Frankish States in the Aegean

Following the capture of Constantinople in 1204 French 'crusaders' captured Thessalonika and most of central Greece east of the Pindos mountains, as well as much of the Peloponnese. They established a complex patchwork of states with in excess of thirty different dynasties of lordlings. The Byzantine Greek reconquest of Thessalonika (1224) and Constantinople (1261) left four main territories; Duchy of Athens and Thebes, Duchy of the Archipelago, Triarchies of Euboea and the Principality of Achaia. In addition there were smaller holdings linked to these territories and the islands usually under the colonial control of Venice or Genoa.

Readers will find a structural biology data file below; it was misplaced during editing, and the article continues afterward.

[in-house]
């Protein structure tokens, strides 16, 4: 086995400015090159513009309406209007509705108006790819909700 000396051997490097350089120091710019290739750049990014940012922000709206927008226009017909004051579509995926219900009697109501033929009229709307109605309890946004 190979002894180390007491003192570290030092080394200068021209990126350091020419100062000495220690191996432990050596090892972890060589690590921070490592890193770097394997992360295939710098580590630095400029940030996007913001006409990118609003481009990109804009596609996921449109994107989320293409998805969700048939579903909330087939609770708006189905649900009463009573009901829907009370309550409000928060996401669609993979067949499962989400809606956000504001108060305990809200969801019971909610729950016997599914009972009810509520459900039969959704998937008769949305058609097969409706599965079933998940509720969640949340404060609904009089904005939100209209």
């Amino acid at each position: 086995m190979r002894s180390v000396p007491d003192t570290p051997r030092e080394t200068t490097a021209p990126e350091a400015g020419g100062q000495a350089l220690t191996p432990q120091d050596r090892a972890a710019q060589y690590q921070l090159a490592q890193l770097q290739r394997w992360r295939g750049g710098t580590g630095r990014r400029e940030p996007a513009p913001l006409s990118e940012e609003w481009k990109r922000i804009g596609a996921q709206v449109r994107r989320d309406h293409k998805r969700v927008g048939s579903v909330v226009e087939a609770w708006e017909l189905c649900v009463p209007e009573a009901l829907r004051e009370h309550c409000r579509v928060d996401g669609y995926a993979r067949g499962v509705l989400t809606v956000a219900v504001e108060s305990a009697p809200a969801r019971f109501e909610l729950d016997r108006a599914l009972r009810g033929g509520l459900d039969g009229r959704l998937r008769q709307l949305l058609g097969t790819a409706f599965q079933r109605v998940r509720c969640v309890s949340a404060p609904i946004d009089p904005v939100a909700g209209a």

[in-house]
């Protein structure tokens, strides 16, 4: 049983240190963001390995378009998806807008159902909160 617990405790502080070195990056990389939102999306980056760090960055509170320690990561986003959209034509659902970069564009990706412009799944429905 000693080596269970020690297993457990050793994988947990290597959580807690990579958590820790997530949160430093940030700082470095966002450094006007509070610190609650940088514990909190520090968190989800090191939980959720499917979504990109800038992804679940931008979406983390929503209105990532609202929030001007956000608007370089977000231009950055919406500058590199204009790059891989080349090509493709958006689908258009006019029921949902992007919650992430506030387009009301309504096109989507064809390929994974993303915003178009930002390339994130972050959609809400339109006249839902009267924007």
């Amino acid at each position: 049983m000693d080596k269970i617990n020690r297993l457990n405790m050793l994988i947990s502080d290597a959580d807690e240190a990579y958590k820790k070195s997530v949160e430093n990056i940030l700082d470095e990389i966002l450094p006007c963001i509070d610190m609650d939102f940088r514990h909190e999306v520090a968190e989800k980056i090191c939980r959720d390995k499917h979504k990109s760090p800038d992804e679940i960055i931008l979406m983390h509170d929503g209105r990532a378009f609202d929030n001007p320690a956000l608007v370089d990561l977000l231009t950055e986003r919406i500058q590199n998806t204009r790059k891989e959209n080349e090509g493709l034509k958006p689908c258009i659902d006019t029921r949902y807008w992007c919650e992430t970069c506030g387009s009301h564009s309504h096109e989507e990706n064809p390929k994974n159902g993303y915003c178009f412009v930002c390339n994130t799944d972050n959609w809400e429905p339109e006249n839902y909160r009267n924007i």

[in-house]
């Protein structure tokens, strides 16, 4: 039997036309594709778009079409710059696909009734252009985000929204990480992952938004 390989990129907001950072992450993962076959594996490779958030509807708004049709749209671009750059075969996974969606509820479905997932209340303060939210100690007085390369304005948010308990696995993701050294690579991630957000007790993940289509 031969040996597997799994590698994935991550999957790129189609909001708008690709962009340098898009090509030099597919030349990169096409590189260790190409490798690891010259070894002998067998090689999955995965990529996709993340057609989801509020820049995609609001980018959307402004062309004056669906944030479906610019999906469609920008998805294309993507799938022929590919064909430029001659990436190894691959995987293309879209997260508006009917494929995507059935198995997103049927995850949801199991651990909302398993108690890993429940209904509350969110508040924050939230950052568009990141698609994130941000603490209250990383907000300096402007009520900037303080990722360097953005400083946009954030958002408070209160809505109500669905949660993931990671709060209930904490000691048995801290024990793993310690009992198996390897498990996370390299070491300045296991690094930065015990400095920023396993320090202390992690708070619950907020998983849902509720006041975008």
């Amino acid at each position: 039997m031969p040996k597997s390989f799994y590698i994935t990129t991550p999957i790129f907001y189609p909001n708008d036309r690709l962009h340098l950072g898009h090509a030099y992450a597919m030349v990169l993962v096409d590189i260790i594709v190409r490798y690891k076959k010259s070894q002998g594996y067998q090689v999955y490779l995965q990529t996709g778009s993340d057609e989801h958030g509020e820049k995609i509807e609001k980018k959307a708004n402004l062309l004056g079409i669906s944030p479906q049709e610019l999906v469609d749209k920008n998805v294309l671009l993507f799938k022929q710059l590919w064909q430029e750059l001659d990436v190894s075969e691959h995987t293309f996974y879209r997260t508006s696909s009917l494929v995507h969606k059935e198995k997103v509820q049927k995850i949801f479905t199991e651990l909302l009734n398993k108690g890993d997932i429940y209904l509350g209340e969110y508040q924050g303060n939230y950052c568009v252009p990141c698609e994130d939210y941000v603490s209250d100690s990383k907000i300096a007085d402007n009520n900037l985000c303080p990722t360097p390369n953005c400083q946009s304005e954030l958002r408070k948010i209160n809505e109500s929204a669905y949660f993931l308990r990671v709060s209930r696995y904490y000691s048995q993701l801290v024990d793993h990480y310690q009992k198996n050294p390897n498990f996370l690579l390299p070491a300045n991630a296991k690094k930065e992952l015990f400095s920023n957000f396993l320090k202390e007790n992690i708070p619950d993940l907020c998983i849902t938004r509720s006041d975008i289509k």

These states fought primarily against the Byzantine Greeks who retained a foothold in the Peloponnese and to the north in the Despotate of Epiros. They were organized on western feudal lines although they integrated with the local population to a degree that has only recently been given proper recognition 10. Whilst subject to western power struggles particularly in Italy, the sword proved more powerful than dynastic connections as the Catalan Company and later the Navarrese companies aptly demonstrated. The states gradually collapsed, finally falling to the Ottoman tide by the end of the 15th century. Although Venice held on until the 17th century in the islands.